For those who are over 16, you may want to travel to school on your own. Although there is no automatic entitlement to travel assistance for post 16 students, there are a number of travel options to help you get to and from school or college.

Find out more about post 16 school transport.

To find your nearest taxi company, use a search engine such as Google or Bing.

When booking you must inform the taxi company if you are travelling with a wheelchair or with an assistance dog. Most licensed taxis are too small to take a powered or unfolded wheelchair.

They must make sure they do not discriminate against you and cannot treat you less favourably than other customers.

They should also make any ‘reasonable adjustments’ to their service to make your journey easier.

If you need to make a complaint please contact the licencing department at your local borough or district council.

16 to 17 travel pass

A 16 to 17 Saver gets you 50% off most rail fares every day of the year with no time restrictions and no minimum fare, until your 18th birthday.

To apply you need a:

  • valid UK driving licence, passport or national ID card
  • digital passport-style photo ready to upload
  • debit or credit card for payment.

You can either buy the pass online or call 0345 301 1656. For more information visit the 16 to 17 travel pass website.

Disabled person's train ticket

A disabled person's train ticket provides 1/3 off your train ticket, including discounts on restaurants and hotels for either 1 or 3 years.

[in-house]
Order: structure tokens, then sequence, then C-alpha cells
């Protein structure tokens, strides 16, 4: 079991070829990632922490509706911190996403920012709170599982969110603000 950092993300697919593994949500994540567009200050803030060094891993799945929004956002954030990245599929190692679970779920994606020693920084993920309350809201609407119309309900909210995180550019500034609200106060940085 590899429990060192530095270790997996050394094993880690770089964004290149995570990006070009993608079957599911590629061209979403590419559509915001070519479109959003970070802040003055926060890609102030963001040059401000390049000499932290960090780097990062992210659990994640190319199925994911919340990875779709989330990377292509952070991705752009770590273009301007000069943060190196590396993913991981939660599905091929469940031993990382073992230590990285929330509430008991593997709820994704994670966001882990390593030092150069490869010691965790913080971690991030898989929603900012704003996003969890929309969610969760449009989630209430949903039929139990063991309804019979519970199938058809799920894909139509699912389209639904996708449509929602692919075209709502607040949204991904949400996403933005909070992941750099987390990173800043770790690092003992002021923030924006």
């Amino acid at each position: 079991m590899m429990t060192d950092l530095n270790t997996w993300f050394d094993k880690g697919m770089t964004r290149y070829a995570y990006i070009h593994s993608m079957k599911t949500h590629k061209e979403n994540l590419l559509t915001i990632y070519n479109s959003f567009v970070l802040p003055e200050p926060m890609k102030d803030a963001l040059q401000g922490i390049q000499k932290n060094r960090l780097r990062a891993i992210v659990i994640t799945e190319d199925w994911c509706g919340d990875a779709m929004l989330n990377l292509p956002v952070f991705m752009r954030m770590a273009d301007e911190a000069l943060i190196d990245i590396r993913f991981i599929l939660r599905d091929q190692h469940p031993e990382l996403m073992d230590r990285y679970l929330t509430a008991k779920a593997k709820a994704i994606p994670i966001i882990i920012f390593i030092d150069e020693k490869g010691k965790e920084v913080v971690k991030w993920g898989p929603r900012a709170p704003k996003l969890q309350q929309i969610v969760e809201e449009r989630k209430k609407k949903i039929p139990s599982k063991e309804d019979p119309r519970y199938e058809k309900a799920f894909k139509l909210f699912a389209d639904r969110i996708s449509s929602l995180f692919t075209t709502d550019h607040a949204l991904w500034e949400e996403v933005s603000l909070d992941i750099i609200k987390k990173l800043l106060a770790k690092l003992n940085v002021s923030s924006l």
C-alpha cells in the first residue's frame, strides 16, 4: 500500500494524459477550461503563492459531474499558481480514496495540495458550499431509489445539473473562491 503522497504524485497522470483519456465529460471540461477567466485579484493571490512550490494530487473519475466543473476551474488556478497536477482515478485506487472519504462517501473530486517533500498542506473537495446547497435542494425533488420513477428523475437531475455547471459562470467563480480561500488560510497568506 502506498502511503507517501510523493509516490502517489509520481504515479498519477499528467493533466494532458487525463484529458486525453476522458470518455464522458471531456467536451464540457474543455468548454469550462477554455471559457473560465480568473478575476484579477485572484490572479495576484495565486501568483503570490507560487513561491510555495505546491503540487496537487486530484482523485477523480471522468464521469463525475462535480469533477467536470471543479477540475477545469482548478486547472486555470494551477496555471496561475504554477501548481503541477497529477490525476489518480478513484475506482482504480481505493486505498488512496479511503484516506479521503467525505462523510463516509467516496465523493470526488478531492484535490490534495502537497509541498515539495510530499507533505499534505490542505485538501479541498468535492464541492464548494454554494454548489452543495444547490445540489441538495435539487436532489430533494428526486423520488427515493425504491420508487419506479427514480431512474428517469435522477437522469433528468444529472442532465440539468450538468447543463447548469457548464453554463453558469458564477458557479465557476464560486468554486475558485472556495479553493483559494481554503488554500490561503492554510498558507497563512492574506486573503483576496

To be eligible you must receive or have:

  • Personal Independence Payments (PIP)
  • Disability Living Allowance (DLA) at either:
    • the higher or lower rate for the mobility component, or
    • the higher or middle rate for the care component
  • a visual or hearing impairment
  • epilepsy
  • Attendance Allowance or Severe Disablement Allowance
  • buy or lease a vehicle through the Motability scheme.

You can buy a disabled person's train ticket online.

Before you travel

You should check the accessibility of train stations and if your wheelchair or scooter can fit on the train before you travel.

South Eastern Railway also provide additional support through:

  • passenger assistants
  • travel support cards
  • communication assistance guides
  • priority seating cards.

Find out more on the South Eastern Railway website.

You may wish to travel using the underground trains in London. It is important to plan before you travel on the underground, as many stations are not accessible.

The Transport for London (TfL) step-free tube guide tells you which tube stations:

  • are step-free
  • have manual boarding ramps
  • have large gaps between the station and the platform.

Download a Transport for London step-free tube guide.

You do not have to book assistance on the Transport for London network. They operate a ‘turn-up-and-go’ service. This means you can ask staff for help you via the help point.

Find out what other help you can get from TfL.